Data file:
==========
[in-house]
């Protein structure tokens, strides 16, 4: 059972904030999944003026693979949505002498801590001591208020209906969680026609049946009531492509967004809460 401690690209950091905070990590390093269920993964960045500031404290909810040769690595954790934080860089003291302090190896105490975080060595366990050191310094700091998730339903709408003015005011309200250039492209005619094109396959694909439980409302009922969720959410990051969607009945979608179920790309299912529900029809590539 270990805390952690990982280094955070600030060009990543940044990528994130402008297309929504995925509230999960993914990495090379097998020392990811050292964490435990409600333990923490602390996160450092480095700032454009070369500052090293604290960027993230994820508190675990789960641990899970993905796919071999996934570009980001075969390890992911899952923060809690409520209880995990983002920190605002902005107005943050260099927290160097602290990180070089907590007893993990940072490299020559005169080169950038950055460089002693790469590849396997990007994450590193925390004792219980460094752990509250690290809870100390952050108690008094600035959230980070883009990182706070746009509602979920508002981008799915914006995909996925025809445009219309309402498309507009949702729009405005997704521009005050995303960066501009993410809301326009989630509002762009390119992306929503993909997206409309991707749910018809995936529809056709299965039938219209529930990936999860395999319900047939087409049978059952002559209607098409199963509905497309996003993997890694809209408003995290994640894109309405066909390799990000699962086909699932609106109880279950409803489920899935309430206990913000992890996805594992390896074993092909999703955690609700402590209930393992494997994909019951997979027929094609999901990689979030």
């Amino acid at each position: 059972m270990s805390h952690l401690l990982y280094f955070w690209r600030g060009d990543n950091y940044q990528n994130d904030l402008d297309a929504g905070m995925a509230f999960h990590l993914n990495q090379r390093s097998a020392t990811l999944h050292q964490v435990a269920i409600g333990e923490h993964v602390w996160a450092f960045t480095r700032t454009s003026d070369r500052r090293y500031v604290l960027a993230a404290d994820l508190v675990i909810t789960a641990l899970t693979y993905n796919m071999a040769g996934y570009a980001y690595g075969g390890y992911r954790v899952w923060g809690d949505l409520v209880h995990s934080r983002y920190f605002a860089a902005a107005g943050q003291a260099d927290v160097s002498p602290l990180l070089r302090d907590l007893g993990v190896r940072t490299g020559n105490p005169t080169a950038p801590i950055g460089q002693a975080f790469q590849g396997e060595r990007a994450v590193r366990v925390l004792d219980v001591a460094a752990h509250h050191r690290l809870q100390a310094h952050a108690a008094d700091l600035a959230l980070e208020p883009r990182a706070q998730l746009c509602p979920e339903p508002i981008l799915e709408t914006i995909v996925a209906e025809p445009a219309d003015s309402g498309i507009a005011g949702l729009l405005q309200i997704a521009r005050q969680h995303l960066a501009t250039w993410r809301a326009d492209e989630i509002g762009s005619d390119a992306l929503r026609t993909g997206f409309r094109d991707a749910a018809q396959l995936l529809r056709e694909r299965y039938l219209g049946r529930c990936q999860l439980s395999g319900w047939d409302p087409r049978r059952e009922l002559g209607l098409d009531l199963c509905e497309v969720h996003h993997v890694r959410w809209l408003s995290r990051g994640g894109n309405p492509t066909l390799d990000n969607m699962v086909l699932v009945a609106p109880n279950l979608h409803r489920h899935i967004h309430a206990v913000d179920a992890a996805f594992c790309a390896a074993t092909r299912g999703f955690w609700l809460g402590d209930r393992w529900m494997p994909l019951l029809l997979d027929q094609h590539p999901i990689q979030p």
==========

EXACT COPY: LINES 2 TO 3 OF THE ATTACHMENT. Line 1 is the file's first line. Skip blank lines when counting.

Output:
């Protein structure tokens, strides 16, 4: 059972904030999944003026693979949505002498801590001591208020209906969680026609049946009531492509967004809460 401690690209950091905070990590390093269920993964960045500031404290909810040769690595954790934080860089003291302090190896105490975080060595366990050191310094700091998730339903709408003015005011309200250039492209005619094109396959694909439980409302009922969720959410990051969607009945979608179920790309299912529900029809590539 270990805390952690990982280094955070600030060009990543940044990528994130402008297309929504995925509230999960993914990495090379097998020392990811050292964490435990409600333990923490602390996160450092480095700032454009070369500052090293604290960027993230994820508190675990789960641990899970993905796919071999996934570009980001075969390890992911899952923060809690409520209880995990983002920190605002902005107005943050260099927290160097602290990180070089907590007893993990940072490299020559005169080169950038950055460089002693790469590849396997990007994450590193925390004792219980460094752990509250690290809870100390952050108690008094600035959230980070883009990182706070746009509602979920508002981008799915914006995909996925025809445009219309309402498309507009949702729009405005997704521009005050995303960066501009993410809301326009989630509002762009390119992306929503993909997206409309991707749910018809995936529809056709299965039938219209529930990936999860395999319900047939087409049978059952002559209607098409199963509905497309996003993997890694809209408003995290994640894109309405066909390799990000699962086909699932609106109880279950409803489920899935309430206990913000992890996805594992390896074993092909999703955690609700402590209930393992494997994909019951997979027929094609999901990689979030």
């Amino acid at each position: 059972m270990s805390h952690l401690l990982y280094f955070w690209r600030g060009d990543n950091y940044q990528n994130d904030l402008d297309a929504g905070m995925a509230f999960h990590l993914n990495q090379r390093s097998a020392t990811l999944h050292q964490v435990a269920i409600g333990e923490h993964v602390w996160a450092f960045t480095r700032t454009s003026d070369r500052r090293y500031v604290l960027a993230a404290d994820l508190v675990i909810t789960a641990l899970t693979y993905n796919m071999a040769g996934y570009a980001y690595g075969g390890y992911r954790v899952w923060g809690d949505l409520v209880h995990s934080r983002y920190f605002a860089a902005a107005g943050q003291a260099d927290v160097s002498p602290l990180l070089r302090d907590l007893g993990v190896r940072t490299g020559n105490p005169t080169a950038p801590i950055g460089q002693a975080f790469q590849g396997e060595r990007a994450v590193r366990v925390l004792d219980v001591a460094a752990h509250h050191r690290l809870q100390a310094h952050a108690a008094d700091l600035a959230l980070e208020p883009r990182a706070q998730l746009c509602p979920e339903p508002i981008l799915e709408t914006i995909v996925a209906e025809p445009a219309d003015s309402g498309i507009a005011g949702l729009l405005q309200i997704a521009r005050q969680h995303l960066a501009t250039w993410r809301a326009d492209e989630i509002g762009s005619d390119a992306l929503r026609t993909g997206f409309r094109d991707a749910a018809q396959l995936l529809r056709e694909r299965y039938l219209g049946r529930c990936q999860l439980s395999g319900w047939d409302p087409r049978r059952e009922l002559g209607l098409d009531l199963c509905e497309v969720h996003h993997v890694r959410w809209l408003s995290r990051g994640g894109n309405p492509t066909l390799d990000n969607m699962v086909l699932v009945a609106p109880n279950l979608h409803r489920h899935i967004h309430a206990v913000d179920a992890a996805f594992c790309a390896a074993t092909r299912g999703f955690w609700l809460g402590d209930r393992w529900m494997p994909l019951l029809l997979d027929q094609h590539p999901i990689q979030p």